▪ negligible/minimal formal (=very small)

The advertising campaign had a negligible effect on demand.

▪ immediate (=quick and sudden)

The announcement had an immediate effect on stock prices.

▪ good

Inflation can sometimes have some good effects on the economy.

▪ positive/beneficial (=good, or helping someone or something in some way)

The incident had a very positive effect on his career.

▪ bad

Working too hard was beginning to have a bad effect on my health.

▪ negative/detrimental (=bad or harmful)

the negative effects of low rainfall

▪ harmful/damaging (=causing harm or damage to something or someone)

the harmful effects of drinking too much alcohol


Some of the effects can be quite damaging.

▪ visible/noticeable (=an effect that you can clearly see)

He drank five beers, but they did not seem to have any visible effect on him.

▪ the adverse effects formal (=the bad effects)

No one told them about the adverse effects of smoking marijuana.

▪ the long-term/short-term effect (=having an effect for a long or short time)

Many boxers suffer with the long-term effects of punches to the head.

▪ a knock-on effect (=an effect that is caused by something that has happened before)

The strike could have a knock-on effect at other airports.

▪ a cumulative effect (=the effect of many things happening one after the other)

The cumulative effect of these policies will be to push up inflation.

▪ the desired effect (=the effect you want)

His team talk had the desired effect because the team went on to win the game.

▪ the full effect (=the whole effect)

We won’t know the full effect of the tax changes until the end of the financial year.

▪ a calming/soothing effect (=one that makes you feel less angry, excited, or nervous)

His words seemed to have a calming effect on the crowd.

• • •


▪ effect a change that is caused by an event, action etc:

The people in this area are still suffering from the effects of the famine.


The treatment had little or no effect.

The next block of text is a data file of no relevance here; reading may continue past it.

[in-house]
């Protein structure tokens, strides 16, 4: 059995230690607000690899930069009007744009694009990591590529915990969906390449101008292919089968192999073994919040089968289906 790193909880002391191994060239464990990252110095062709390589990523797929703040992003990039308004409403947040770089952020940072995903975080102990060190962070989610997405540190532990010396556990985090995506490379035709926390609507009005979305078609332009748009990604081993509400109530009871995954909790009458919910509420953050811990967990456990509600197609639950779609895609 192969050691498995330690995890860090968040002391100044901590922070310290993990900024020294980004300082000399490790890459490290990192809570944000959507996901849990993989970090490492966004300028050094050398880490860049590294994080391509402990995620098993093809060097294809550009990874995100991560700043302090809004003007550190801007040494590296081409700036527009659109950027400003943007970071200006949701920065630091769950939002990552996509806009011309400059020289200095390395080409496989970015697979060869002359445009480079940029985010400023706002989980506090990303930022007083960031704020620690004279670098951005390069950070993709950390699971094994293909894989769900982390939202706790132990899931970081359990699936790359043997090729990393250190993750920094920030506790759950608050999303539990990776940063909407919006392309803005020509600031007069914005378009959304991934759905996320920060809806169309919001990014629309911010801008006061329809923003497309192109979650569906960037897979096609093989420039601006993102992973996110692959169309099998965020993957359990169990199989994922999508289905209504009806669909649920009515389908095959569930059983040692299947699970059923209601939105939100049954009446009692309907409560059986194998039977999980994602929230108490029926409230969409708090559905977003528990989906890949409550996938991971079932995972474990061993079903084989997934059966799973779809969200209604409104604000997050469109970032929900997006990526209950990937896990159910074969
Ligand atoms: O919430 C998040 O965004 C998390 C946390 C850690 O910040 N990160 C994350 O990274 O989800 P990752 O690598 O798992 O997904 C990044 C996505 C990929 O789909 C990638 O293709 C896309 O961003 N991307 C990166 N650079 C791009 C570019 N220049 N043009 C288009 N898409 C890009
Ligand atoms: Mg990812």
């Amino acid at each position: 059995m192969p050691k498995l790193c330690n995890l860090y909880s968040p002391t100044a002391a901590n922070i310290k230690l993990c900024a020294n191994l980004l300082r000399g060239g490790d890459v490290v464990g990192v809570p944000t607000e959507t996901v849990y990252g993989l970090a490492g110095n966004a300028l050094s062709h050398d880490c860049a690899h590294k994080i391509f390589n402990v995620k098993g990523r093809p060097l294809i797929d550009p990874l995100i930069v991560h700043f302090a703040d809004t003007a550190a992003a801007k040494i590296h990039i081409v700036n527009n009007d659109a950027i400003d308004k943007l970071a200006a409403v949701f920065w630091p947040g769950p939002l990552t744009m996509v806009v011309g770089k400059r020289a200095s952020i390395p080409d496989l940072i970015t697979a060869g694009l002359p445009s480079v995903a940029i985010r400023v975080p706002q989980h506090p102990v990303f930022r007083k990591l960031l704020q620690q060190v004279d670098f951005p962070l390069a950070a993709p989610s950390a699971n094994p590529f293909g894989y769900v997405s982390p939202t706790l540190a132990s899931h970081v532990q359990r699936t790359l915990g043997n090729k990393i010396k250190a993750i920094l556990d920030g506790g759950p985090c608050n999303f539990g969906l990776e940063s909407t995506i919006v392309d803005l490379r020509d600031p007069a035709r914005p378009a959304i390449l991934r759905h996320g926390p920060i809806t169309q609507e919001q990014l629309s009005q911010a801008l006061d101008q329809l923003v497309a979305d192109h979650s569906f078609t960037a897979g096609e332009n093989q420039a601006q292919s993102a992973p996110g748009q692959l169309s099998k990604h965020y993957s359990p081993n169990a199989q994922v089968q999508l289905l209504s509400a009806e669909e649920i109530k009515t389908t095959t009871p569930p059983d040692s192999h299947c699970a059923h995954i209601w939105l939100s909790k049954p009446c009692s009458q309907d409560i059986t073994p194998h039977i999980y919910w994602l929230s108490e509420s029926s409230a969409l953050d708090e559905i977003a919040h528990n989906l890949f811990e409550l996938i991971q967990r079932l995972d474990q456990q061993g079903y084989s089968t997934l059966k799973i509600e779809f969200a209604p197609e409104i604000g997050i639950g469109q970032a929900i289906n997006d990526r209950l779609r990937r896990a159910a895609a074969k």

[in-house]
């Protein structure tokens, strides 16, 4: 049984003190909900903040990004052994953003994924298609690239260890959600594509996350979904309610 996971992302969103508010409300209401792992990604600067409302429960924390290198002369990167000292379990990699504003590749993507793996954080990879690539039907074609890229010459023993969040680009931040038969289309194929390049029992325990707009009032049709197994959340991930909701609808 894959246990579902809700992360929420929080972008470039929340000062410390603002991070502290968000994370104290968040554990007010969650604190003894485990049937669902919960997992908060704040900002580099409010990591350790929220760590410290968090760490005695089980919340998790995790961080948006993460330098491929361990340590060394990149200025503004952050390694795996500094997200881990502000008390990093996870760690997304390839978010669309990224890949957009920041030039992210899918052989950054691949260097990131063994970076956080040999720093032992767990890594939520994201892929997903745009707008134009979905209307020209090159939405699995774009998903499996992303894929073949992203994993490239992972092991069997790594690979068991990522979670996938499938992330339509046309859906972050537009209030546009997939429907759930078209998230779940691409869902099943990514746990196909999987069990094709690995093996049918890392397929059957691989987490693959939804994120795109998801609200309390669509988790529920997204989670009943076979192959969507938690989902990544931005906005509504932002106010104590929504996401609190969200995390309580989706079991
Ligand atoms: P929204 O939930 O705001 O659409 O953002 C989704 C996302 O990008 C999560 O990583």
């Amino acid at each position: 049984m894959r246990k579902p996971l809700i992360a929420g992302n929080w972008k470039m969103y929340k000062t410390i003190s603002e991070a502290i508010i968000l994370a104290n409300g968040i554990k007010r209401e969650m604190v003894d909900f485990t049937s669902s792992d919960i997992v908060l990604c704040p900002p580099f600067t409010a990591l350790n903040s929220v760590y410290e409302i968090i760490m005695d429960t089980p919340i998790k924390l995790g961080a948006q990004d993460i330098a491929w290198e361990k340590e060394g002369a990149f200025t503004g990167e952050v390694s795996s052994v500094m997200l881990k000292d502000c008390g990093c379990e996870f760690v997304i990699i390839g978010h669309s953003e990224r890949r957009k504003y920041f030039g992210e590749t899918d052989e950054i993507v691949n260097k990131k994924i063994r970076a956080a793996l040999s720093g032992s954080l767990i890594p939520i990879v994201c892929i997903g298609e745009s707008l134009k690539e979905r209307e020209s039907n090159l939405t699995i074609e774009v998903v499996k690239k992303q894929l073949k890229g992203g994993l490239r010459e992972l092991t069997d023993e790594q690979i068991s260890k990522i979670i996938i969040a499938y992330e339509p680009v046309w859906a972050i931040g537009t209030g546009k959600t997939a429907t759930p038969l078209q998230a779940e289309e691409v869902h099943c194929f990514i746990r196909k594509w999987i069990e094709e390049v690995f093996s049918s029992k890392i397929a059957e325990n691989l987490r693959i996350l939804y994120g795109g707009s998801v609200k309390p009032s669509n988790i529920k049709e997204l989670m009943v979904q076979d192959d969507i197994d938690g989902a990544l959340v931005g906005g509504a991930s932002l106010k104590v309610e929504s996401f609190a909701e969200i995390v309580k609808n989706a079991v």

▪ impact an effect that happens as a result of something important, especially a big and permanent effect:

Changes in technology have had a massive impact on the way we work.


the environmental impact of industrial activity

▪ influence the effect that something has on people’s opinions or behaviour, or on how something develops:

American television has had a big influence on popular culture in the west.


His ideas had a lot of influence at the time.

▪ side effect an unwanted and unplanned effect that something has – used especially about drugs and medical treatment:

Common side effects of the drug may include headaches and muscle pains.

▪ after-effects British English , aftereffects American English bad effects that continue for a long time after the thing that caused them:

A traumatic experience can have severe psychological after-effects.


the after-effects of the war

▪ repercussions /ˌriːpəˈkʌʃ ə ns $ -pər-// the effects that happen later as a result of an event or decision, especially a range of effects that continue for a long time:

The scandal could have serious repercussions for her career.


The judge’s decision is likely to have important repercussions for future cases of this kind.

▪ a knock-on effect British English used when something has an effect on something, which then has an effect on something else:

Higher oil prices have a knock-on effect on other fuels.

▪ footprint the effect that human activities have on the environment, caused by using up its natural resources, pollution, waste etc:

Businesses all over the world must attempt to reduce their environmental footprint.


The house has a low carbon footprint (=it uses very little energy from carbon and therefore is good for the environment) .

II. effect 2 BrE AmE verb [transitive]

[ Word Family: noun : ↑ effect , ↑ effectiveness ≠ ↑ ineffectiveness ; adjective : ↑ effective ≠ ↑ ineffective , ↑ effectual ≠ ↑ ineffectual ; verb : ↑ effect ; adverb : ↑ effectively ≠ ↑ ineffectively ]

formal to make something happen SYN bring about :

Many parents lack confidence in their ability to effect change in their children’s behaviour.

► Do not confuse with the verb affect (=to have an effect on something).

Longman Dictionary of Contemporary English.      Longman - Словарь современного английского языка.